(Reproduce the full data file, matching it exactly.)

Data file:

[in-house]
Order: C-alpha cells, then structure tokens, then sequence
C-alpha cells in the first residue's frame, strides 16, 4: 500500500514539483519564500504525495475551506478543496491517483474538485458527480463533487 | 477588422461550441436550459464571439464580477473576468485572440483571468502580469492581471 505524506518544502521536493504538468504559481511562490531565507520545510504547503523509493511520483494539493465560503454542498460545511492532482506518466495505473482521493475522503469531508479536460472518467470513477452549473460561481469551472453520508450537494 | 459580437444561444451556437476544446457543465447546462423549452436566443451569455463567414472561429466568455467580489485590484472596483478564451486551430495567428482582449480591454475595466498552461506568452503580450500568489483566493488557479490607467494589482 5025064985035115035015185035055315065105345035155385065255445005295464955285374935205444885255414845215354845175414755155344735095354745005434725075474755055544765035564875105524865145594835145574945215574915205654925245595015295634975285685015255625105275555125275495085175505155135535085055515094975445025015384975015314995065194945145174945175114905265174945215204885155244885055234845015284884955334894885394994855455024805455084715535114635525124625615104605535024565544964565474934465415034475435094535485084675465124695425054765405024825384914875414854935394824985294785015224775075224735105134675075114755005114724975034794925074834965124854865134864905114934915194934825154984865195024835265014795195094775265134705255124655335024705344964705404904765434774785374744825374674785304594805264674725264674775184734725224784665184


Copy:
[in-house]
Order: C-alpha cells, then structure tokens, then sequence
C-alpha cells in the first residue's frame, strides 16, 4: 500500500514539483519564500504525495475551506478543496491517483474538485458527480463533487 | 477588422461550441436550459464571439464580477473576468485572440483571468502580469492581471 505524506518544502521536493504538468504559481511562490531565507520545510504547503523509493511520483494539493465560503454542498460545511492532482506518466495505473482521493475522503469531508479536460472518467470513477452549473460561481469551472453520508450537494 | 459580437444561444451556437476544446457543465447546462423549452436566443451569455463567414472561429466568455467580489485590484472596483478564451486551430495567428482582449480591454475595466498552461506568452503580450500568489483566493488557479490607467494589482 5025064985035115035015185035055315065105345035155385065255445005295464955285374935205444885255414845215354845175414755155344735095354745005434725075474755055544765035564875105524865145594835145574945215574915205654925245595015295634975285685015255625105275555125275495085175505155135535085055515094975445025015384975015314995065194945145174945175114905265174945215204885155244885055234845015284884955334894885394994855455024805455084715535114635525124625615104605535024565544964565474934465415034475435094535485084675465124695425054765405024825384914875414854935394824985294785015224775075224735105134675075114755005114724975034794925074834965124854865134864905114934915194934825154984865195024835265014795195094775265134705255124655335024705344964705404904765434774785374744825374674785304594805264674725264674775184734725224784665184